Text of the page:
What is Implied Correlation Index? Know Here!

5 mins read


The concept of a stock market has been alive and thriving since the 17th century with the Amsterdam Stock Exchange taking the lead in 1602. Since then, these markets have evolved and acquired new rules along with a broad new range of securities. Indices have also developed and allow for stock markets to be measured as well as their subsets. These indices aid investors in comparing prevailing price levels with previous prices such that market performances can be calculated.

Set against this backdrop, this article seeks to shed light on the Implied Correlation Index and all that it entails.

Defining the Implied Correlation Index

Published by the Chicago Board Options Exchange (or CBOE), this index serves as a financial benchmark. It is responsible for keeping tabs on the correlation that lies between implied volatilities of options that feature on an index and the implied volatilities of weighted portfolios of options pertaining to the components of the aforementioned index.

The implied correlation is relevant to traders as it indicates how narrowly the index components track against one other. It provides crucial information such that dispersion trading and delta-one strategies make use of. With a correlation index it is possible to acquire insight into the relative costs associated with index options in contrast to the prices of options on individual stocks that make up an index.

Correlation allows financial investors to gain insight into the diversification benefits they can acquire while creating a portfolio. Low correlation minimizes a portfolio’s overall volatility further than the weighted average volatility of a portfolio’s component stocks. As a result, investors can stand to gain superior risk/ return trade-offs. Positive rises in correlation stand to minimized an investor’s realized diversification benefits and also indicate greater systematic risk. With correlation, it is possible to have the likelihood of extreme tail events being tethered to sudden market movements be quantified.

Assessing all that the Implied Correlation Index Entails

It is important for traders to be able to grasp the correlation that exists among index components. Take for instance the fact that the index features no change for a day. This could either be owed to none of the components moving or because half of the components witnessed a hike while the other half witnessed a decline. In the case of the former, the correlation would be extremely high whereas in the case of the latter it would be extremely low. This means that while an index can exhibit low levels of volatility in and of itself, its components may exhibit high levels of volatility independently.

The Chicago Board Options Exchange brought forth its correlation indexes in 2009 in accordance with the S&P 500 index. These indexes are responsible for measuring the anticipated average correlation of price returns pertaining to S&P 500 Index components. This is implied via the SPX index option prices along with prices of single-stock equity options relevant to the 50 biggest components of the SPX.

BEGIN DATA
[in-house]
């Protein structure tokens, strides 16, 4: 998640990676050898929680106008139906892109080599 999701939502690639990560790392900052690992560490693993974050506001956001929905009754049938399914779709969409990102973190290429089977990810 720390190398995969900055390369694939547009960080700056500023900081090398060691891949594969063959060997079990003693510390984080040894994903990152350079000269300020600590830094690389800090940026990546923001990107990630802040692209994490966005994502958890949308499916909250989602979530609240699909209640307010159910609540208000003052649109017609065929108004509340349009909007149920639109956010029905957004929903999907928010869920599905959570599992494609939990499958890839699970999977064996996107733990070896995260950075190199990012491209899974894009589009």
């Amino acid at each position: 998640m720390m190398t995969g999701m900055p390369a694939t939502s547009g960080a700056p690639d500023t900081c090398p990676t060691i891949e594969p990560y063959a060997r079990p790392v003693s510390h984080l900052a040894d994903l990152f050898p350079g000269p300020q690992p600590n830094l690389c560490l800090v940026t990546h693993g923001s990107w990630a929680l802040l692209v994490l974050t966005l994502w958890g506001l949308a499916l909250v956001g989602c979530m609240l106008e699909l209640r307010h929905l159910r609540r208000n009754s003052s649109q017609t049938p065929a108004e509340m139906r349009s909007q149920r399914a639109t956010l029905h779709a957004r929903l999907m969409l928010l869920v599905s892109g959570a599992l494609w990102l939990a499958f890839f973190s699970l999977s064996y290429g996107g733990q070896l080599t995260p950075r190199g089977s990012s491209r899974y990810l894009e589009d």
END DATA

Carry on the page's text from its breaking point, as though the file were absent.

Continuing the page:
The CBOE published index values four times each minute on a daily basis. Its website features the market value weights pertaining to every one of the top 50 stocks relevant to the index.

The CBOE correlation indexes presently have three expiration cycles featured below the tickers: KCJ, ICJ and JNJ. These symbols rotate in accordance with the expiry of options keeping in mind their maturity dates.

Correlation Trading and Volatility

Akin to the CBOE volatility index, implied correlation tends to increase in diametric opposition to the S&P 500 index i.e., when the SPX declines. This implies that stocks featured under an index are more likely to fall in tandem as opposed to rising in tandem. Although this inverse relationship to the SPX is akin, it isn’t as apparent for implied correlation indexes. Furthermore, it implies that the advantages of diversification brought by investing in broad-based equity indexes could be narrower than previously imagined.

Ordinarily, a dispersion trade (also known as a long volatility correlation trade) is garnered by selling at-the-money (or ATM) index option straddles. This is accompanied by the simultaneous purchase of at-the-money straddles in the options of the index portions of a weighted basis. The mission of this strategy revolves around the identification of instances of the implied correlation being high. This indicates that the index option premiums are overvalued in contrast to single-stock options. Owing to this fact, selling the index options and buying comparatively undervalued equity options can prove to be profitable. This is a delta-neutral strategy owing to which the direction of the market isn’t one of the most pressing issues.

Diversification is not Static

When looking at financial markets it is important to understand that a given portfolio’s risks can be sliced into systematic factors along with diversifiable risks. Investors can avoid great risk exposure without adversely affecting their returns by creating a broad enough portfolio. This portfolio can be made up of diverse securities that each have different risk drivers.

Set against this backdrop the SPX Index is often looked at as the premium target portfolio capable of providing investors with the most consistent risk-return profiles. That being said, whether or not the SPX index truly guarantees diversification benefits for all risk types can be assessed by looking at the relationships between index components and their evolution due to changes in correlation.


A wide range of applications in finance makes use of correlation estimates. These include but aren’t limited to capital allocation, option pricing and hedging, risk management and asset pricing models.